maternal mortality ratio for the last six-year period 2011-2016 was 9.1, which was higher than the 
Australian maternal mortality ratio of 6.8 per 100,000 women for the period 2012-20142. The number 
of deaths in South Australia is small and has not changed greatly in the last three decades.  

Of a total of 53 pregnancy-related maternal deaths in the period 1986-2016, 26 were direct deaths 
and 27 were indirect deaths. Three of the 26 direct deaths and two of the 27 indirect deaths were of 
Aboriginal women. 

 

Table 1: Maternal mortality by category of death, in 5-year periods,  
South Australia, 1986   2016 

Years 

Direct 
deaths 

Indirect 
deaths 

Incidental 
deaths 

Total 
deaths 

Direct and indirect 
maternal deaths 

Number Number Number Number Number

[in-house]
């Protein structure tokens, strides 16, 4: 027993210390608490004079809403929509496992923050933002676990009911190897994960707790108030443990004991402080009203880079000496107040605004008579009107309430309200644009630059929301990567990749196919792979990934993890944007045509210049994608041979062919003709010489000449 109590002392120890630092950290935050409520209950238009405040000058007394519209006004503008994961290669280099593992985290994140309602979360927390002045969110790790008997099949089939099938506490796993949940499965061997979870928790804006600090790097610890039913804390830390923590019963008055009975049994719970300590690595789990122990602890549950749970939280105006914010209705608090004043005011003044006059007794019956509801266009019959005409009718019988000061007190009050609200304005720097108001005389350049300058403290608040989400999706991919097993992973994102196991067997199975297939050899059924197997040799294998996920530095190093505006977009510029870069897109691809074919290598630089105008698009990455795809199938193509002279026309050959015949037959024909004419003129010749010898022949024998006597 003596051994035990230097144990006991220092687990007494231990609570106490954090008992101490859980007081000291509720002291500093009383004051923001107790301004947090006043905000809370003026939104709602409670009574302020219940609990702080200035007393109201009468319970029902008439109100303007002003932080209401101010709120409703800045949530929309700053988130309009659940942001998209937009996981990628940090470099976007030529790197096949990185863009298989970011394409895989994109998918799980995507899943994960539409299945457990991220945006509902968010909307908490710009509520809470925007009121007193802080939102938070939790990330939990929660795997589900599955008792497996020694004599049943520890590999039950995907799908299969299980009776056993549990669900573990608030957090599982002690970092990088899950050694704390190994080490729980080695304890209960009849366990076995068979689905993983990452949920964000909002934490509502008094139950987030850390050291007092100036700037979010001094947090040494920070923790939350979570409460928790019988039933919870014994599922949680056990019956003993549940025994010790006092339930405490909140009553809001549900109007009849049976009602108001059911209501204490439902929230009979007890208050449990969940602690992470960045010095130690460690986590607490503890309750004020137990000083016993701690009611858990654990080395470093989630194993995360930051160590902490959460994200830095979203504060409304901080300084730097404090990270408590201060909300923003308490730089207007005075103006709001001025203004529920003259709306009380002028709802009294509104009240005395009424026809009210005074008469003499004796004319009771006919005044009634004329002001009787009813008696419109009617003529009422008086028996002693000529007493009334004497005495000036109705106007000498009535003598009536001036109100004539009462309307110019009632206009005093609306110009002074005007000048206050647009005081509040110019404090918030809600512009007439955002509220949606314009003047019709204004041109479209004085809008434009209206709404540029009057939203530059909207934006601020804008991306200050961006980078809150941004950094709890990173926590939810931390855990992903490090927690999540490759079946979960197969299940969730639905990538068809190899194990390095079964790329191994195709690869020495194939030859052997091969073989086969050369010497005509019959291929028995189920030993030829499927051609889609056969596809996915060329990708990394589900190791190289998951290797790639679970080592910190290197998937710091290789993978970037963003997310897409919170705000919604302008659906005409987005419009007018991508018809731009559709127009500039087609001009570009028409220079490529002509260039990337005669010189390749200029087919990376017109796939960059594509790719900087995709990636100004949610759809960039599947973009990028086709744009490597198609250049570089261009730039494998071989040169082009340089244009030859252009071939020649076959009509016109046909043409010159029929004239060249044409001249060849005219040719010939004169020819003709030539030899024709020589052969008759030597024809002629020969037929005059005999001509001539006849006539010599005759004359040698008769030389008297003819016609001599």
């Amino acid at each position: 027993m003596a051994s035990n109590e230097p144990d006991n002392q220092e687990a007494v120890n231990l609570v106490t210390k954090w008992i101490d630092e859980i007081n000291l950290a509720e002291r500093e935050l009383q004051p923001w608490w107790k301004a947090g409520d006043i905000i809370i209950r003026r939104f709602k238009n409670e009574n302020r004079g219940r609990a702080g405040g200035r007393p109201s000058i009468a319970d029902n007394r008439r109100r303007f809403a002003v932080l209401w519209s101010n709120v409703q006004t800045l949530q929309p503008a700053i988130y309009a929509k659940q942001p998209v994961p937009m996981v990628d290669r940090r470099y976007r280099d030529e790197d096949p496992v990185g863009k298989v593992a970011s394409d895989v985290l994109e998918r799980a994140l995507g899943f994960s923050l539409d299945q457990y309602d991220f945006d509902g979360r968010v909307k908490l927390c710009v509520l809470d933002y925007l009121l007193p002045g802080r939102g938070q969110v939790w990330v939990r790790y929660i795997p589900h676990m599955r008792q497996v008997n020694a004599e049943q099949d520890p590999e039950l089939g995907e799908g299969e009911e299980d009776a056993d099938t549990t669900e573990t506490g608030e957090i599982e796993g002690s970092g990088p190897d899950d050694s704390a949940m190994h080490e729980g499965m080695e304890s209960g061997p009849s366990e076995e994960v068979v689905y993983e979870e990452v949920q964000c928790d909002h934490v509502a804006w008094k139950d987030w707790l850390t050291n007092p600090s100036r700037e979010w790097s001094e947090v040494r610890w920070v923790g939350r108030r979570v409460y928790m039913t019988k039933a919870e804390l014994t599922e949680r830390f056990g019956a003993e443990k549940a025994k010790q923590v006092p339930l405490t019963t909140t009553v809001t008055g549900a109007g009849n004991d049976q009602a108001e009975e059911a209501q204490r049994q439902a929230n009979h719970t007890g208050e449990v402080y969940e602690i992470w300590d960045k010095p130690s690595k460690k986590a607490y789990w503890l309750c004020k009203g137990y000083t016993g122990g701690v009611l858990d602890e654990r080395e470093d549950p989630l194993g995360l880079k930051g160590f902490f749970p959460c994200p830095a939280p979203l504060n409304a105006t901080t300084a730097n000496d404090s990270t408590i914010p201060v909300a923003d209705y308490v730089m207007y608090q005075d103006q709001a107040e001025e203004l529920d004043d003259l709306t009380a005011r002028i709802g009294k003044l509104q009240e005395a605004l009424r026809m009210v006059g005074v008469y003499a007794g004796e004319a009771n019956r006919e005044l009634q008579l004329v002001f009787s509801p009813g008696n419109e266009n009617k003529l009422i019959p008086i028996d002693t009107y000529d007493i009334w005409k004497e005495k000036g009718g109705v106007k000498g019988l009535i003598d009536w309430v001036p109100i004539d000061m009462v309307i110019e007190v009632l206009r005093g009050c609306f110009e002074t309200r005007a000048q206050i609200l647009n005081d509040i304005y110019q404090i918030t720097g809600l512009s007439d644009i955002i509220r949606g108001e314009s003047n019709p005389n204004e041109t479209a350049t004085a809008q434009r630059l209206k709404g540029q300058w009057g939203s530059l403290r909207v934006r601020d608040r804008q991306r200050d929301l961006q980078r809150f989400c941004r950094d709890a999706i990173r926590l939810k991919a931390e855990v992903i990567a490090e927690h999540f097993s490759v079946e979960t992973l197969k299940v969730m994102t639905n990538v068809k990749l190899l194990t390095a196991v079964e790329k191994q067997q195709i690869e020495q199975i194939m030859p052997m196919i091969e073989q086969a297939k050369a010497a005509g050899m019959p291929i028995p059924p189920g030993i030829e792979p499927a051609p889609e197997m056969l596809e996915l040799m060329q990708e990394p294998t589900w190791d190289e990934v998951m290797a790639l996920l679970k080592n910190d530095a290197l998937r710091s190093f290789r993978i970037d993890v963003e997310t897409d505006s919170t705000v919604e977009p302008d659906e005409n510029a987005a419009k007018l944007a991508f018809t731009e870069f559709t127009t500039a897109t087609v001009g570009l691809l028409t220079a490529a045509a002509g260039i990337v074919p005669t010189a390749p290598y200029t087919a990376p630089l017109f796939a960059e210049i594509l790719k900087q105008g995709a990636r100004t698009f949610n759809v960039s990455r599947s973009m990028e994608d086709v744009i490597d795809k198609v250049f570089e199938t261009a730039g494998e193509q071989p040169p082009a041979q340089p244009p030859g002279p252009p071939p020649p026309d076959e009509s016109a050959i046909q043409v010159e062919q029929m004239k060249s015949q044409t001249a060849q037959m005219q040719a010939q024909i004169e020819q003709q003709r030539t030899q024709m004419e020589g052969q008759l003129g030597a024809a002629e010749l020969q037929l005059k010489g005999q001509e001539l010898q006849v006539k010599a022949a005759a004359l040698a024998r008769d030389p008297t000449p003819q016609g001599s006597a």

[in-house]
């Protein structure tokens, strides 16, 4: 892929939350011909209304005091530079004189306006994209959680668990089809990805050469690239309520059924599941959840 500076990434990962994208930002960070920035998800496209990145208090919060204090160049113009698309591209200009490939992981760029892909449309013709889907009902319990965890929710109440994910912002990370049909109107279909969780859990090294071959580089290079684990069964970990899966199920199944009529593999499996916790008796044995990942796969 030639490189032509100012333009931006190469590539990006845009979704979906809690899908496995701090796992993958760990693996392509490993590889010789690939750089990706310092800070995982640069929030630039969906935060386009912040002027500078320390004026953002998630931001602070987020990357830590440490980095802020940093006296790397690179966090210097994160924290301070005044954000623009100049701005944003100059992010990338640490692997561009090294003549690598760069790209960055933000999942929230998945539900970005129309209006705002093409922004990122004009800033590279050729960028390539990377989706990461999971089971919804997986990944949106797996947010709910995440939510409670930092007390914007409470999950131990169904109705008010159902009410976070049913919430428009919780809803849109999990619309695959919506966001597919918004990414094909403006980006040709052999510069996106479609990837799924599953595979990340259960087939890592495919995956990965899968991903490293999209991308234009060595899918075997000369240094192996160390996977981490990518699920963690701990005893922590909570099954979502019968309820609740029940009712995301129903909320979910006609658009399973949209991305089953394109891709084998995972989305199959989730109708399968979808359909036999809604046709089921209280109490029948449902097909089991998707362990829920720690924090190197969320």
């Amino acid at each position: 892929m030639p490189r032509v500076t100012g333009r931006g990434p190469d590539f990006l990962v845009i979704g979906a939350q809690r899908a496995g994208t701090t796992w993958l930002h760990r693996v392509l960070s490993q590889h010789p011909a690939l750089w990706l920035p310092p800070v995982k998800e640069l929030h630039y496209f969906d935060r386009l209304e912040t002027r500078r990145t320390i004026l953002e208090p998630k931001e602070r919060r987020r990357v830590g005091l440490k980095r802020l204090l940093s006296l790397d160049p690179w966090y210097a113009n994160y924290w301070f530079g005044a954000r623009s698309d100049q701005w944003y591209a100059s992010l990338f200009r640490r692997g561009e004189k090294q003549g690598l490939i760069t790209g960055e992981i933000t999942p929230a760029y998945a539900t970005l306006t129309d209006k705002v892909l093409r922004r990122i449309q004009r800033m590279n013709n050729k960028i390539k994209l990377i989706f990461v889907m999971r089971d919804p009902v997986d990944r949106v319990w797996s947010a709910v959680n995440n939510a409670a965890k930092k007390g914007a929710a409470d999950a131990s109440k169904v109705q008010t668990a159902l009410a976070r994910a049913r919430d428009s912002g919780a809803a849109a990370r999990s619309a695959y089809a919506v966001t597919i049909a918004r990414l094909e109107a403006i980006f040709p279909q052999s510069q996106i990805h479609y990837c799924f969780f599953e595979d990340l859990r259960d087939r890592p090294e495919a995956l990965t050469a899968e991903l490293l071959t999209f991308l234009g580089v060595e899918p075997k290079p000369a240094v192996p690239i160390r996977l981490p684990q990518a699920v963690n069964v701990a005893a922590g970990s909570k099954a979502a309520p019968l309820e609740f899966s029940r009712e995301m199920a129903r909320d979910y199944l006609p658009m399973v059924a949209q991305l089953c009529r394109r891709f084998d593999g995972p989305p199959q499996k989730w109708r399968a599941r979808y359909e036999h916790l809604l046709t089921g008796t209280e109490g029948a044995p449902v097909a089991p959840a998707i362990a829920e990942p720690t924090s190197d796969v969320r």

Maternal 
mortality 

ratio* 
1986   1990 4 8 4 16 12 12.3 
1991   1995 4 6 5 15 10 10.2 
1996 -  2000 2 4 4 10 6 6.6 
2001   2005 4 4 1 9 8 9.1 
2006   2010 5 1 2 7 6 6.2 
2011   2016** 7 4 3 14 11 9.1 

*Expressed as deaths per 100,000 women who gave birth 
** Expressed as a 6 year period. 
  

9 
 



Figure 1: Maternal Mortality Ratio, South Australia 1961-2016 

 
 

Confidential enquiries into all maternal deaths in South Australia have been conducted since 1961 
with the Minister of Health appointing a Special Medical Committee on Maternal Mortality. Reports 
published since this time show that between 1961 and 1969 there were 15 maternal deaths related to 
induced abortion.3,4  Following the 1970 legislative amendment requiring induced abortions to be 
conducted under medical supervision, there were 4 deaths due to induced abortion in the following 
decade 1970 to 1979.5,6 Over the past 36 years, since 1980, there was one maternal death in 2003 
associated with an induced abortion. 

Causes of maternal deaths 
The causes of the two maternal deaths in 2016 were as follows: